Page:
It’s been 10 years since my last Mother’s Day with my mother. It was a poignant day, as we both knew she was dying.
Sometime in April, her doctor called to say the chest X-ray showed a tumor on her lung. Maybe more than one; I don’t recall. 86 years old, she decided not to pursue treatment — surgery, chemo, or radiation — that would likely deplete her energy and reduce the quality of the remaining time she had.
I flew to Reno to spend Mother’s Day with her. We went to church, the first and only time I visited the small Baptist fellowship she faithfully attended. After, we lunched at Marie Callender’s. I don’t remember much else, except for the photo I took of her when we returned to her house, which I still considered home.
10 years later, her gaze still bores through me, as it did that day, expressing her equanimity facing the end of life. She was independent and strong, with a deep and abiding faith in her God, a satisfaction with her life — all the challenges notwithstanding.
I miss you, mom. Much has happened since you’ve departed, much that would fuel our endless emails and conversations. You have not been here to see your grandchildren pass through adolescence to become young adults. I wish you could have a conversation with each of them, listen to their dreams, and share your own life experience.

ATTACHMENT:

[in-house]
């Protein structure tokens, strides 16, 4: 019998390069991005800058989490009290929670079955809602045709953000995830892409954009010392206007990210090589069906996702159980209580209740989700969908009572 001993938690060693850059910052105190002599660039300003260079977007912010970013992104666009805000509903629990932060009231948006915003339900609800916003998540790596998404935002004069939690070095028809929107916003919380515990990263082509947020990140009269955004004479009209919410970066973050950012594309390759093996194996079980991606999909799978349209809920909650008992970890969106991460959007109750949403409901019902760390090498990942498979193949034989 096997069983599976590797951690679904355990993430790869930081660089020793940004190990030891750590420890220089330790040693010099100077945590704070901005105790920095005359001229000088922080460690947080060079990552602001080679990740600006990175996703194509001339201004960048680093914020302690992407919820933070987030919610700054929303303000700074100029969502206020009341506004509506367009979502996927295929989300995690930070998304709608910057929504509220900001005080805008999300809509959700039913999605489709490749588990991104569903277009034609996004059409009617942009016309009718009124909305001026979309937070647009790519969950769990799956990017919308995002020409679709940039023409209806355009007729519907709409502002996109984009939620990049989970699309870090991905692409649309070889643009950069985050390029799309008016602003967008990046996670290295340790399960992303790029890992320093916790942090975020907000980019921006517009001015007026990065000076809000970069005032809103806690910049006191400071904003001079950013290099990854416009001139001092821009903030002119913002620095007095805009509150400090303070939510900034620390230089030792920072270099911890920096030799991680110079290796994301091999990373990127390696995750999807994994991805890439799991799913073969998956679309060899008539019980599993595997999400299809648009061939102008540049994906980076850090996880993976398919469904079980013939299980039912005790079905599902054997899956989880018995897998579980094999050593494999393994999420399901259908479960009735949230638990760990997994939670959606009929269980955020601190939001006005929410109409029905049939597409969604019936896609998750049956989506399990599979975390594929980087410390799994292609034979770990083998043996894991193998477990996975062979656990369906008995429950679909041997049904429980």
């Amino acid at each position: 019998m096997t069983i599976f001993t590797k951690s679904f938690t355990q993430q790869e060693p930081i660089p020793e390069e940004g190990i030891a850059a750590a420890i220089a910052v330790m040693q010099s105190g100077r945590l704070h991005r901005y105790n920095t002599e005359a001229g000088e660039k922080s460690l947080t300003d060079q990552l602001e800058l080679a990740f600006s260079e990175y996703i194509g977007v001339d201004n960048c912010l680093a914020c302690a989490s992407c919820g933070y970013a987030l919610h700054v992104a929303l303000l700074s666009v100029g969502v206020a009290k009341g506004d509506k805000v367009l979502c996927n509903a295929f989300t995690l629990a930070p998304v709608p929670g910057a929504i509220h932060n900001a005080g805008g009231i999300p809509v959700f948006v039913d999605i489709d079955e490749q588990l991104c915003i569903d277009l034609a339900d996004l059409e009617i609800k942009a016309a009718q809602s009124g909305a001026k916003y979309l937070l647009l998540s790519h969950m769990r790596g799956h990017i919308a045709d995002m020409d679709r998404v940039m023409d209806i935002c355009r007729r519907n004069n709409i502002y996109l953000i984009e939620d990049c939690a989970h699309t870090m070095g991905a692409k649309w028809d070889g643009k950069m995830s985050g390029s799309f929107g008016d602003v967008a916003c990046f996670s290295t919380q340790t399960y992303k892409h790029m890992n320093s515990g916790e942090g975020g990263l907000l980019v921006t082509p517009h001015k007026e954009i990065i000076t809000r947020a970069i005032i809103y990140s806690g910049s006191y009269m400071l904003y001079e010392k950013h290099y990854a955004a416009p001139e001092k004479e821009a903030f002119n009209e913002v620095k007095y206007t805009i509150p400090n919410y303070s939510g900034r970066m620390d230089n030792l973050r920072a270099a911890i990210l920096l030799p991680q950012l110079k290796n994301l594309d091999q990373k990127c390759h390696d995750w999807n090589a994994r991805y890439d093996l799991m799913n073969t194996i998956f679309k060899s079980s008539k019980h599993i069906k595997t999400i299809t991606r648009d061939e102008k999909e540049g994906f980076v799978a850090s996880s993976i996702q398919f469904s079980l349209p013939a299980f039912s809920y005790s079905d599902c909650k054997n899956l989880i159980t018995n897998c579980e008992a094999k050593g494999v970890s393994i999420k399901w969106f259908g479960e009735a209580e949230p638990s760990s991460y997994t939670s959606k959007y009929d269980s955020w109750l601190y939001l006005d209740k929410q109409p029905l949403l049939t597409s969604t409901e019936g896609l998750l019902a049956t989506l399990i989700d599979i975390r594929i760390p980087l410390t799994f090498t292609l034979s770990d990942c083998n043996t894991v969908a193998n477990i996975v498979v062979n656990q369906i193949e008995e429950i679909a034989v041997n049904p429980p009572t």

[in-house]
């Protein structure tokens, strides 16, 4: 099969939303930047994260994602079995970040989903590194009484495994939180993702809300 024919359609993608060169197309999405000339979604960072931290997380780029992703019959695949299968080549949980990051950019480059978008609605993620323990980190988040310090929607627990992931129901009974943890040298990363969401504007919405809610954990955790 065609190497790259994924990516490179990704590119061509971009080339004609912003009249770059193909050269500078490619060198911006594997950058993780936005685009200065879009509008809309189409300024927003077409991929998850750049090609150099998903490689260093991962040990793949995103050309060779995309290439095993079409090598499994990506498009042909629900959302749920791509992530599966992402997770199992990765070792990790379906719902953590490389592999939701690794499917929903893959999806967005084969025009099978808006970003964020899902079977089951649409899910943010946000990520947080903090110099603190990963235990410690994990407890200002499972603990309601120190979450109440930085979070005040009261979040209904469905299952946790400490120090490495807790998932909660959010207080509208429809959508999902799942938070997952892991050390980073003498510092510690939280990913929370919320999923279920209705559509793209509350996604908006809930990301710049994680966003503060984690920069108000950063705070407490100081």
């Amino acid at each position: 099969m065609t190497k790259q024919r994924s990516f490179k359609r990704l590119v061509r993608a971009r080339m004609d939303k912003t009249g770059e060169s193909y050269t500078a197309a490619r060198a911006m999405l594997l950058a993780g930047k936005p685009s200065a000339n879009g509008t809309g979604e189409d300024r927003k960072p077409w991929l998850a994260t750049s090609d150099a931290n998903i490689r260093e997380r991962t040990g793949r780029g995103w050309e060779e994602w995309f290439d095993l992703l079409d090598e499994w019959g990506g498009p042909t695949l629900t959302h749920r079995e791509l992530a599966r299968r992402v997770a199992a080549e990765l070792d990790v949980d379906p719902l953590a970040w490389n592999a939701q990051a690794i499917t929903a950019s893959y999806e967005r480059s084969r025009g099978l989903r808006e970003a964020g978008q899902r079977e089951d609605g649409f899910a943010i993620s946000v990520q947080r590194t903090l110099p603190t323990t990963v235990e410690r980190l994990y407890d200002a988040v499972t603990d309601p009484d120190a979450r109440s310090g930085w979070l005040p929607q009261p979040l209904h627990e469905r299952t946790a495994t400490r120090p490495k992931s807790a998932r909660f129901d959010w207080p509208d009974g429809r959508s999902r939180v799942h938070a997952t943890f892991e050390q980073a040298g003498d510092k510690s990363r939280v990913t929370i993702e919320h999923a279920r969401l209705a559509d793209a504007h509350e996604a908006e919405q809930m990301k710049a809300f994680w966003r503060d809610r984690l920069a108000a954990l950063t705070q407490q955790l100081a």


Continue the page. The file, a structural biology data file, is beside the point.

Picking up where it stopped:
Robert Frost admonished us that life goes on. We do go on. Yet we can never truly fill the voids or heal the scars from the losses. Mother’s Day is a bittersweet reminder: a day of gratitude for all you did to build the foundation of my life, and a day of sadness that I can only touch you through the memories and distant echoes of your voice.